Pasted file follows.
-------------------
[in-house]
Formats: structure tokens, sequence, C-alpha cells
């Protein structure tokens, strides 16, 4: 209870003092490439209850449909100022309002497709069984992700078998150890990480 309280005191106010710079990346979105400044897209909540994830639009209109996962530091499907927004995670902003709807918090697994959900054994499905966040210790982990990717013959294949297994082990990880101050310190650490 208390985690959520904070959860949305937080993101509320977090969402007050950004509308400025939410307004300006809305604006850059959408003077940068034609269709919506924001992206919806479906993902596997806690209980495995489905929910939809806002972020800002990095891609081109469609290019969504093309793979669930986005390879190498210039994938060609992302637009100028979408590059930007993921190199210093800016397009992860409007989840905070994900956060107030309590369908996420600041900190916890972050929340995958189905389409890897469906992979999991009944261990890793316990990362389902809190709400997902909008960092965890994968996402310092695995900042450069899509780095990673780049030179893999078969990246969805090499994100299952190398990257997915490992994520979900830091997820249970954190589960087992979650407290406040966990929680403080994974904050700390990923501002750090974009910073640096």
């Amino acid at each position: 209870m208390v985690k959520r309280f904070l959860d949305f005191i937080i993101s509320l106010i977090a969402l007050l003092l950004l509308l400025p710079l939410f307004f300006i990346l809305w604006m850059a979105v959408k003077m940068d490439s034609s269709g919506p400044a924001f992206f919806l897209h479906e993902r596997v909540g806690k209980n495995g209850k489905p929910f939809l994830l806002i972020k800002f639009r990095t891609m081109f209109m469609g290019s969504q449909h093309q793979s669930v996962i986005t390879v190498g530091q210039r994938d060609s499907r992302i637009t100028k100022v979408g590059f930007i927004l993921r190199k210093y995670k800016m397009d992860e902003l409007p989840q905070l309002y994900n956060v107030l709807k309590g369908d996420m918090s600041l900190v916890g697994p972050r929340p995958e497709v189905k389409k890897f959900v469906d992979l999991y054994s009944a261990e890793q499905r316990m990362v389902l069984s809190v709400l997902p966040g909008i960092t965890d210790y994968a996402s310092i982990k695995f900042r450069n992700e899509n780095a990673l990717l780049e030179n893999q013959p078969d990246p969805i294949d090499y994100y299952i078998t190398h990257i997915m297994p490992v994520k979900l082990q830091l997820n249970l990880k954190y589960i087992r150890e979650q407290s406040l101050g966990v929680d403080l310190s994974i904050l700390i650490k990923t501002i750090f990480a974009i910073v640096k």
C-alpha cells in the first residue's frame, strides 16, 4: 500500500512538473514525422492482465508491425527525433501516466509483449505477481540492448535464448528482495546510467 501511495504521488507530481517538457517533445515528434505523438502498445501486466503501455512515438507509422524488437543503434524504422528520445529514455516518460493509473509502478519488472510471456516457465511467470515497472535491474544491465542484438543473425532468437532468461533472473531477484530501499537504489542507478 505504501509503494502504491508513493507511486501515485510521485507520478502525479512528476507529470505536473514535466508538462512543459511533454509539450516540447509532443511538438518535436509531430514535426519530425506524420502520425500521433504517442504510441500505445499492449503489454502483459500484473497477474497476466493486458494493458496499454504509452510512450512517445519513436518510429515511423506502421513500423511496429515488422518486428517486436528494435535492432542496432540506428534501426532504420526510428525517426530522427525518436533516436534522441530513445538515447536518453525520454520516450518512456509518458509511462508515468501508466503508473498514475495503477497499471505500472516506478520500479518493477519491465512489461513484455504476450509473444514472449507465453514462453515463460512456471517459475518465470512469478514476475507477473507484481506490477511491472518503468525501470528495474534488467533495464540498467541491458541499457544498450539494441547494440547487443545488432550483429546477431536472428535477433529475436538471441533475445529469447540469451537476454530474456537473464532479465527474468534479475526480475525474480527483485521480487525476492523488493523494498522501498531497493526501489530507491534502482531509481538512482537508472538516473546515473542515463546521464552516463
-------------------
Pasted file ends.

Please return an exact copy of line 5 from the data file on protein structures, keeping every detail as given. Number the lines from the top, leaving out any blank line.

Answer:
C-alpha cells in the first residue's frame, strides 16, 4: 500500500512538473514525422492482465508491425527525433501516466509483449505477481540492448535464448528482495546510467 501511495504521488507530481517538457517533445515528434505523438502498445501486466503501455512515438507509422524488437543503434524504422528520445529514455516518460493509473509502478519488472510471456516457465511467470515497472535491474544491465542484438543473425532468437532468461533472473531477484530501499537504489542507478 505504501509503494502504491508513493507511486501515485510521485507520478502525479512528476507529470505536473514535466508538462512543459511533454509539450516540447509532443511538438518535436509531430514535426519530425506524420502520425500521433504517442504510441500505445499492449503489454502483459500484473497477474497476466493486458494493458496499454504509452510512450512517445519513436518510429515511423506502421513500423511496429515488422518486428517486436528494435535492432542496432540506428534501426532504420526510428525517426530522427525518436533516436534522441530513445538515447536518453525520454520516450518512456509518458509511462508515468501508466503508473498514475495503477497499471505500472516506478520500479518493477519491465512489461513484455504476450509473444514472449507465453514462453515463460512456471517459475518465470512469478514476475507477473507484481506490477511491472518503468525501470528495474534488467533495464540498467541491458541499457544498450539494441547494440547487443545488432550483429546477431536472428535477433529475436538471441533475445529469447540469451537476454530474456537473464532479465527474468534479475526480475525474480527483485521480487525476492523488493523494498522501498531497493526501489530507491534502482531509481538512482537508472538516473546515473542515463546521464552516463